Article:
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L. anagallis may be controlled manually and with herbicides. Bensulfuron-methyl gave good control of L. anagallis for up to 20 days after sowing (Chiang and Leu, 1987). While Lindernia species are normally controlled by sulfonylurea herbicides, resistance to this group of herbicides has now been observed in Japan, in L. micrantha, L. dubia, L. pyxidara and L. sessiliflora (Itoh and Guangxi Wang, 1997).
L. anagallis is a weed of relatively minor importance, occurring in transplanted rice in India, Indonesia and Thailand, in upland rice in India, Indonesia and the Philippines, and in wet-seeded rice (sprouted seeds sown on puddled soil) in Thailand. It has also been reported as a weed of lowland rice in Bangladesh and Sri Lanka, and of rice in Nepal and Vietnam (Moody, 1989). L. anagallis occurs in paddy fields of the central and northern parts of Taiwan and in winter catch-cropping fields in central Taiwan (Anon., 1964).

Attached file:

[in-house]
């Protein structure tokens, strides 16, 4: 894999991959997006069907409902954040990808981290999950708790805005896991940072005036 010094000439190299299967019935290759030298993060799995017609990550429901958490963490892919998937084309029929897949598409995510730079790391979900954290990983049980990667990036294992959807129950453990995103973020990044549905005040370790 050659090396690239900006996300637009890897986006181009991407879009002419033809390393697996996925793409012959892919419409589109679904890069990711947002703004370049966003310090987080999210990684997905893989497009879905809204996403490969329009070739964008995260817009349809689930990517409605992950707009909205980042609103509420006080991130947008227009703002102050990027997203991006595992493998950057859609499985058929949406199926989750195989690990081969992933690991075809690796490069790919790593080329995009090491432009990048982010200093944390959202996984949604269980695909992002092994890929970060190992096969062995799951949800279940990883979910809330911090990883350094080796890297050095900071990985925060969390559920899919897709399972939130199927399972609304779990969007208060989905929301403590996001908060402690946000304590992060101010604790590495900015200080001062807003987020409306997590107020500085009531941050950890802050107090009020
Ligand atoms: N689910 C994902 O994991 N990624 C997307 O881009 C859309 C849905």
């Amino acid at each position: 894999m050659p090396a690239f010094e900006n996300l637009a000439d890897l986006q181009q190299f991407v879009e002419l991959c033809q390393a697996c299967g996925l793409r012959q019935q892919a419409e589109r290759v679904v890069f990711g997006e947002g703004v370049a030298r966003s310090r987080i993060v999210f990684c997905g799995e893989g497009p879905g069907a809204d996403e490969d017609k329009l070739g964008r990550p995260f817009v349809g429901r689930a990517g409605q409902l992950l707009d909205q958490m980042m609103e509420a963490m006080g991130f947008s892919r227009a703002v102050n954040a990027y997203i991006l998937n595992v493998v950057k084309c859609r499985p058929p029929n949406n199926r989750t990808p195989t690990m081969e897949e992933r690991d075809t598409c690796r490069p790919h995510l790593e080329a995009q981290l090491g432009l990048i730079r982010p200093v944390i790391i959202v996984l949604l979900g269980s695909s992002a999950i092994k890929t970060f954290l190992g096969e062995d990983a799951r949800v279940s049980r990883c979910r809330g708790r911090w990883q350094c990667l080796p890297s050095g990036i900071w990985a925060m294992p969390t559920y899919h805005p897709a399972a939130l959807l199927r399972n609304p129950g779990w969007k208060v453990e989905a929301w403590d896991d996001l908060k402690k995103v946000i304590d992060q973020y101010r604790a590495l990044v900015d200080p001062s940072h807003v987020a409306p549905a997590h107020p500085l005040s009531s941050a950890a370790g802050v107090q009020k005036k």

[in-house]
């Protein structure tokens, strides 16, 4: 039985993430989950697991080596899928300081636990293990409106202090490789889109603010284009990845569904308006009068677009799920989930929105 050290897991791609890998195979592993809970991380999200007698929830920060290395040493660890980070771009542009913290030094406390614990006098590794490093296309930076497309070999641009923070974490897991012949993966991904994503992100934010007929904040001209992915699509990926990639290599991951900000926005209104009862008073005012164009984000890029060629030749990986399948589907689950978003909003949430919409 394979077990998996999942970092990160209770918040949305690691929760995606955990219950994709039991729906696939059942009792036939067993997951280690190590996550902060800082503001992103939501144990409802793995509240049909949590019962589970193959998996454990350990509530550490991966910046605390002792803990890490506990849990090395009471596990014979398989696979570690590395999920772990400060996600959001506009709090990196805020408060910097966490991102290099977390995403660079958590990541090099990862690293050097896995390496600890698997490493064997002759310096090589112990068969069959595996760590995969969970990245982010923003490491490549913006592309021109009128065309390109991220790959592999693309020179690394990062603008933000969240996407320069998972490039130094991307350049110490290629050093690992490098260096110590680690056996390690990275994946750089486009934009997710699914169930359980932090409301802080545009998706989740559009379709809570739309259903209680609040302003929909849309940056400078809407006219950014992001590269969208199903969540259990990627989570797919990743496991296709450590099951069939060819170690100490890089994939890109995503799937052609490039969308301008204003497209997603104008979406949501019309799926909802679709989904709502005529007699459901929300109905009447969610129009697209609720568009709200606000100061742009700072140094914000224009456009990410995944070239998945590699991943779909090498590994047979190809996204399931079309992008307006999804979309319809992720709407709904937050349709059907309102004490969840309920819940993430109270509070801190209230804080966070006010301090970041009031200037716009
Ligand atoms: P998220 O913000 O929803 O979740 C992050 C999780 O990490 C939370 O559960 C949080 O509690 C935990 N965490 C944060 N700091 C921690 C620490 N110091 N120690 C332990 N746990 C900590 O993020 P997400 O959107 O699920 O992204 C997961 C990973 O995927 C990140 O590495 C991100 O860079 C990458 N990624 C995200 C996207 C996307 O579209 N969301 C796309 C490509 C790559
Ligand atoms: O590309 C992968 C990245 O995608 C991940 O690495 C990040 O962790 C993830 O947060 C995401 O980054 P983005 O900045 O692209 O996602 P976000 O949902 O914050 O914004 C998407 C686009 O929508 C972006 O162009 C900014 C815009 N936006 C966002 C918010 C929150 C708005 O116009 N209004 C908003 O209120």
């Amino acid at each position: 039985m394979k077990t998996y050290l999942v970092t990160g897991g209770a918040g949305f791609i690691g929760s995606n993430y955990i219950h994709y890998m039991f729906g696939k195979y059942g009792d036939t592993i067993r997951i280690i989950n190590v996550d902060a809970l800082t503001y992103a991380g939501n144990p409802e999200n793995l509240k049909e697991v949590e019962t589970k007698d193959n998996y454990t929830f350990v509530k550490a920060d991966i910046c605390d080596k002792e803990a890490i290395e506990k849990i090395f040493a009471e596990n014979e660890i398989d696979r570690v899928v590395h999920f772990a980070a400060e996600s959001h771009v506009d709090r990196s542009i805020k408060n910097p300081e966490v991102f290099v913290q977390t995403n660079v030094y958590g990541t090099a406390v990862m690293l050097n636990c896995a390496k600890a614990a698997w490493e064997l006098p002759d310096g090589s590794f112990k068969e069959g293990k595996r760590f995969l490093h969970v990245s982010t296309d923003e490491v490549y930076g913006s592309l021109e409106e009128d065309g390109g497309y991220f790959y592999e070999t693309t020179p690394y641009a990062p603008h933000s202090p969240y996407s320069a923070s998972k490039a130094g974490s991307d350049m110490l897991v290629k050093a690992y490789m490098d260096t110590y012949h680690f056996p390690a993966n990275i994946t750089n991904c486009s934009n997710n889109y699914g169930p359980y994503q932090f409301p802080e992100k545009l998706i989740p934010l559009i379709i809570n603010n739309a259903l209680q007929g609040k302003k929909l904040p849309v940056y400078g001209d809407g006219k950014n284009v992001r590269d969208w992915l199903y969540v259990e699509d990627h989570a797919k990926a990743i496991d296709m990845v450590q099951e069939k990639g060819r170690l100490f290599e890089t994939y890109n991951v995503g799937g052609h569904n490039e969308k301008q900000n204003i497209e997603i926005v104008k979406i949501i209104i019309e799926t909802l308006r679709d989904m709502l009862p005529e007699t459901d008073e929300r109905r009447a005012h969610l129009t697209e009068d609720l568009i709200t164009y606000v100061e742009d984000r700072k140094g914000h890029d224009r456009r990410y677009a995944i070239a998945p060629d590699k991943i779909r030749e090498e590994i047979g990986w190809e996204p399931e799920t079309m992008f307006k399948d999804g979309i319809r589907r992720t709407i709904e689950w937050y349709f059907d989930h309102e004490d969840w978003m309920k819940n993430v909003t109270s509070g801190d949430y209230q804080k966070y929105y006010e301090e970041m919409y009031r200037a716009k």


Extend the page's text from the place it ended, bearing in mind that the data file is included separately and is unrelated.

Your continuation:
Horng (1976) reported that annual weeds had decreased greatly in paddy fields to which herbicides had been continually applied; L. anagallis, once very important, was now much less prevalent. However, it is a potential problem weed in transplanted and wet-seeded rice in Nueva Ecija province, Philippines (Pablico and Moody, 1986).